In research on NDDs, individuals cannot be randomly assigned to a group with or without an NDD. Instead, groups are pre-determined based on clinical symptoms, resulting in a quasi-experimental design. In contrast to a quasi-experimental design, an experimental design with true randomized assignment better enables one to draw a causal link between the group assignment and performance on the outcome variable, regardless of pre-existing differences between groups. For example, say you randomly assign high school students to either one intervention that provided apples as a snack (group A) versus another intervention that provided bananas (group B); the outcome variable measured the number of times students participated during their classes. You found that group A participated more; therefore, you conclude that apples increased class participation. However, you realize after you randomly assign the groups that group A was slightly older than group B. Yet because of randomization, how age might have influenced participation could be attributed to random error, rather than being highlighted as an alternative or competing reason for why group A participated more oftenFootnote 1. However, in a quasi-experimental design, there is no randomization. Instead, you are sampling from two categorized groups. For example, in a quasi-experimental design, you might compare participation between students in traditional schools versus students in year-round schools; in this design, both groups were established by sampling from two different populations. Both populations may differ on multiple pre-existing characteristics that could be related to class participation such as age, attention, or motivation, in addition to their pre-determined grouping of school status. The consequence of a quasi-experimental design is that when you compare performance between groups, it is difficult to disentangle whether school status or other pre-existing differences between groups can explain the outcome (e.g., class participation). The goal with matching is to minimize the extent of differences between groups such that you can make clearer inferences about how group membership alone relates to performance on outcome variables.

In individuals with NDDs, there is often wide variability along numerous characteristics that are not a central part of the diagnostic criteria. Therefore, we want to minimize differences between groups when those characteristics may be related to both group diagnosis and outcome variables. When such pre-existing characteristics link with outcome variables, they are referred to as covariates. While there is a danger of covariates in both true experimental and quasi-experimental designs, the nature of quasi-experimental designs means that covariates must be addressed with a method other than randomization [9]. One method to mitigate the role of covariates is matching. Notably, if differences are defining and inherent to one group versus another, there may not be a need to address those differences. For example, children with ADHD are defined in part by attention difficulties; therefore, we would expect group differences on pre-existing variables of attention. More about matching in NDDs and other quasi-experimental designs can be seen in Blackford (2007) [9] and Stuart and Rubin 2008 [10]. For ease, we refer to a design with two groups for the remainder of this article.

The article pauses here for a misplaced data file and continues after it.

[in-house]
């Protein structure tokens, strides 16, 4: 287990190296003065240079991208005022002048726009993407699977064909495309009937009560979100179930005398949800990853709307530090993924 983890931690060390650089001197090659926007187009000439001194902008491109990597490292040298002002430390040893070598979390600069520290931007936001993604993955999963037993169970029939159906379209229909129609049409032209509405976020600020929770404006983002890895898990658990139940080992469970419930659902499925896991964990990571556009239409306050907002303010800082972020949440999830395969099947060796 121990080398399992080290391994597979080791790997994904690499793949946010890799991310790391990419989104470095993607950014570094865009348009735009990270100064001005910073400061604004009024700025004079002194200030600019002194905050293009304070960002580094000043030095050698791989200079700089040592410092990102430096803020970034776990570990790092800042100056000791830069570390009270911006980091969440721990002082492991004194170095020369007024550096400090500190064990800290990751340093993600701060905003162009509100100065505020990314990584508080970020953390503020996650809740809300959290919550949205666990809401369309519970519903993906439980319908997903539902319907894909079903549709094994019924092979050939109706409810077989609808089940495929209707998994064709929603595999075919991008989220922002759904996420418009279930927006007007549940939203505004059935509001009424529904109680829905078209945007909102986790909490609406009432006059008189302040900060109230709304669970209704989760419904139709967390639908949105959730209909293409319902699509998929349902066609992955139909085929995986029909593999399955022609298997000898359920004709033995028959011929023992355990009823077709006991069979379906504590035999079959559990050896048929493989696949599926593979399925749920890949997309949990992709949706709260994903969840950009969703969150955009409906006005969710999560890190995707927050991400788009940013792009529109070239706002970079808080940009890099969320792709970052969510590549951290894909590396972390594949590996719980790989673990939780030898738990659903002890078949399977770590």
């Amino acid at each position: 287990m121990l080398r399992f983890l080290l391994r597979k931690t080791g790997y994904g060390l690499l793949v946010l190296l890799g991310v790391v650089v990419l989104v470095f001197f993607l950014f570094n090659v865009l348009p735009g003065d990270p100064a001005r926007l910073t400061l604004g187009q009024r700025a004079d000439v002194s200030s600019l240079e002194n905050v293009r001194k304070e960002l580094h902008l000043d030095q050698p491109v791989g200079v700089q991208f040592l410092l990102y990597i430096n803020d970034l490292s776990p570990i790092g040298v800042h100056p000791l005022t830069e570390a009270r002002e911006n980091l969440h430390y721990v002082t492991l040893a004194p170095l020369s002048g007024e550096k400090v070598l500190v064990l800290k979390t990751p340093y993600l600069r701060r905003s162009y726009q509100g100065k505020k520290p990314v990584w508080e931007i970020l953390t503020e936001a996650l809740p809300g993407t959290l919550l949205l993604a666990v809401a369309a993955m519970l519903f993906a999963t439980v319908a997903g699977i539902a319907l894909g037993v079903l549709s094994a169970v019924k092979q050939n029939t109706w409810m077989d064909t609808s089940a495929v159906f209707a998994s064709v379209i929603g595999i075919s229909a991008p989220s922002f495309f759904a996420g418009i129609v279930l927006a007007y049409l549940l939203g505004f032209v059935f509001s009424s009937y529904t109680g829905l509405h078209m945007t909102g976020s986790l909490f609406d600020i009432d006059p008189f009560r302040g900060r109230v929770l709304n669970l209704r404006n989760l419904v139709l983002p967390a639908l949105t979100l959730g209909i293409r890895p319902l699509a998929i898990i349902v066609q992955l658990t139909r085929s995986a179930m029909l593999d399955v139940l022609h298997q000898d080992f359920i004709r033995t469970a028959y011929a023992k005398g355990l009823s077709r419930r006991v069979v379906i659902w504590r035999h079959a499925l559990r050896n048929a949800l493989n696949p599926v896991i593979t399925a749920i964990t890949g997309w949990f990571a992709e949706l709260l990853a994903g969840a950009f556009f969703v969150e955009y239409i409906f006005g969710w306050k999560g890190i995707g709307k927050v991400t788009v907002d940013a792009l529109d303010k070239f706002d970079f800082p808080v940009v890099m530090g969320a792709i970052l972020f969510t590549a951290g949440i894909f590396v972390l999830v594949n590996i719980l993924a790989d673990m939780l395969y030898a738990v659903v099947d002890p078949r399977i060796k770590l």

Selection of matched groups

The realities of sampling often result in groups that differ on variables other than the diagnosis of the NDD in question, leaving researchers with the task of using a subset of samples from each population to achieve matched groups. The term selection bias refers to the bias introduced when groups are not randomly selected, thus resulting in one group having different characteristics than the other [10]. Selecting participants to form matched groups occurs either during or after the stage of data collection. When selecting participants, researchers ideally decide a priori on one or more variables to match between groups, decide on a matching criterion, choose which children to include, and then conduct statistical tests to confirm if groups are matched based on balancing criteria such as p values, effect sizes, and variance ratios [3, 4, 11]. However, if groups are not matched as closely as one would like according to the balancing criteria, then some individuals are removed and/or new ones are selected to be in the matched group. If there are multiple variables to keep track of, it is difficult to know which individuals to select that will satisfy an overall balance across multiple variables between groups.

There are many difficulties with this selection process. For one, selection of participants is iterative and often undocumented [4], which can make it difficult to replicate decisions for future research. Any iteration may involve numerous decisions, and whether these decisions are arbitrary, biased, or random is unclear. For example, if one wants to match groups on two or more variables that might affect outcomes such as age and IQ, and after data collection the data reveal that groups differ on both age and IQ, then which variable does one begin with to match on? Or should one somehow consider both variables at the same time? This may then lead to another challenge: arbitrary selections. One potential situation in the case of pairwise matching (see next section) is if there are two individuals with the same value on some variable (e.g., same age and/or IQ) in group A that one wants to match with in group B, which individual from group A does one include? A researcher faced with this dilemma may be led to another potential challenge: unsuspecting bias. For example, if two individuals have the same value on some variable (e.g., the same IQ score), and the researcher was involved in testing and knew that one individual appeared more attentive than the other, then which individual gets selected? Choosing the less attentive individual could be perceived as being less biased, but then could unfairly remove an individual who did not have any difficulty with the task. Choosing the more attentive individual would be biasing selection based on some aspect of the individual’s performance. When the possible number of matched group sets can be represented by a combination of nCr,Footnote 2 it is apparent how quickly the number of different matched sets can grow. With a sample of 50 typically developing children to match to a set of 25 children with ASD, the possible subsamples of 25 typically developing children are over 126,000,000,000,000! Some of these sub-samples may be unlikely depending on matching criteria, and not all decisions may be arbitrary or biased. However, the variability among these scenarios illustrates the number of potential undocumented decisions that can limit the replicability of those research findings to other studies with similar samples, delaying the benefits of this research for individuals with NDDs.